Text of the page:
Pick a handful of your favorite audience members, list subscribers, group members, clients, or customers – the people you LOVE hearing from or LOVED working with and keep an eye on their posts. What are they focused on? What are they struggling with? What are they doing wrong or right?
Then, write a blog post aimed at ONE person. I do this with emails, blog content, and Instagram captions – they come straight from an issue a real client or customer is having. I don’t mention them or their problem specifically and I make up examples that are similar to their situation, but I still end up with a post I know will help them blast through that roadblock.
Now, if you’re thinking…if I write a post to one person, won’t that be too specific to attract lots of traffic and engagement? The answer is NO!
We need to stop worrying (across the board!) that focusing on a specific issue and writing to a specific person is going to alienate too many people to make it worthwhile.
What actually happens is . . .
- People who are dealing with the same issue are drawn to you + your work even more.
- People who can understand or relate to that issue are drawn to you + your work even more.
- People who can’t relate to that situation keep moving along.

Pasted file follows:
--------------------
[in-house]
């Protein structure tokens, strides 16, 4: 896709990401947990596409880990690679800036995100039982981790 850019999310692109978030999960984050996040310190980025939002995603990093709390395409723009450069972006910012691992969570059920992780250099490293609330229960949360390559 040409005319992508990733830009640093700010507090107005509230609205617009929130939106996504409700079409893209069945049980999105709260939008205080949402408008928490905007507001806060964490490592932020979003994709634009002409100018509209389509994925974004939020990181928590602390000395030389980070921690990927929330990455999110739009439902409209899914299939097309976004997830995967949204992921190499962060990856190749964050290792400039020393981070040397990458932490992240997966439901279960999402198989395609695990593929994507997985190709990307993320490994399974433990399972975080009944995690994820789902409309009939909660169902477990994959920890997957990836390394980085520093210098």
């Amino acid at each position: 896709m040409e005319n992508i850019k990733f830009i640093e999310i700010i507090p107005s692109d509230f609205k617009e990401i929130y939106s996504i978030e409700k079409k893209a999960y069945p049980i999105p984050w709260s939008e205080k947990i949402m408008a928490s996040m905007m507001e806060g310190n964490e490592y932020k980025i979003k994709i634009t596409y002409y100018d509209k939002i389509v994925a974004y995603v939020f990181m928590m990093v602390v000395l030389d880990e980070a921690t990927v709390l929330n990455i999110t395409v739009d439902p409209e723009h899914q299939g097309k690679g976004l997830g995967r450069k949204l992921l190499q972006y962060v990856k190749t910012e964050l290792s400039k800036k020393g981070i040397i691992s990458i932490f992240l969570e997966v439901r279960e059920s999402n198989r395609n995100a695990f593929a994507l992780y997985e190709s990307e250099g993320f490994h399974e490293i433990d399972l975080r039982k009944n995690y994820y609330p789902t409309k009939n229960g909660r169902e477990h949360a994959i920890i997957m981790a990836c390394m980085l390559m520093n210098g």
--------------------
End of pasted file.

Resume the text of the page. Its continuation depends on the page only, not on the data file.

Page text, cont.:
If you write all your posts for everyone, you’ll eventually end up stuck with lots of customers or clients who are trying twist your products / courses / services to fit what THEY want instead of benefitting from the awesomeness you provide.
3 | Make space
Create a space where your audience feels free to share what they’re working on and ask for help. This could be an actual Facebook group or community forum or it could just be fostering feelings of openness, understanding, and acceptance in your social media comments.
Because it’s been over 20 years since I was a beginner blogger, running a Facebook group helped open my eyes to the issues people get stuck on most when first launching a blog. I ask some questions (similar to the ones I posted in tip #1), but often if I just show up and prove that I’m available to provide help (by being a prompt question answerer) and the questions show up automatically!
If your audience KNOWS that you’re willing to listen to their thoughts + issues and help them figure things out, then they won’t be shy about sharing their experiences, posting questions, or answering your prompts.
4 | Start with value
When bloggers + business owners use the What do you want to know? prompt it often comes out of thin air so their audience is stuck trying to come up with a relevant responses to your random question.
Instead of dropping an open-ended question out of nowhere, add it along with a blog post, to the end of an Instagram caption, with a podcast episode, at the end of a live session, or into a YouTube video. Give your audience advice, tools, or tips AND THEN ask if they have any more questions.
This way you’ve sparked their brain with ideas for how to do something, which will make them much more likely to respond with thoughtful, helpful questions that you can answer (remember tip #3!) and then turn into blog content.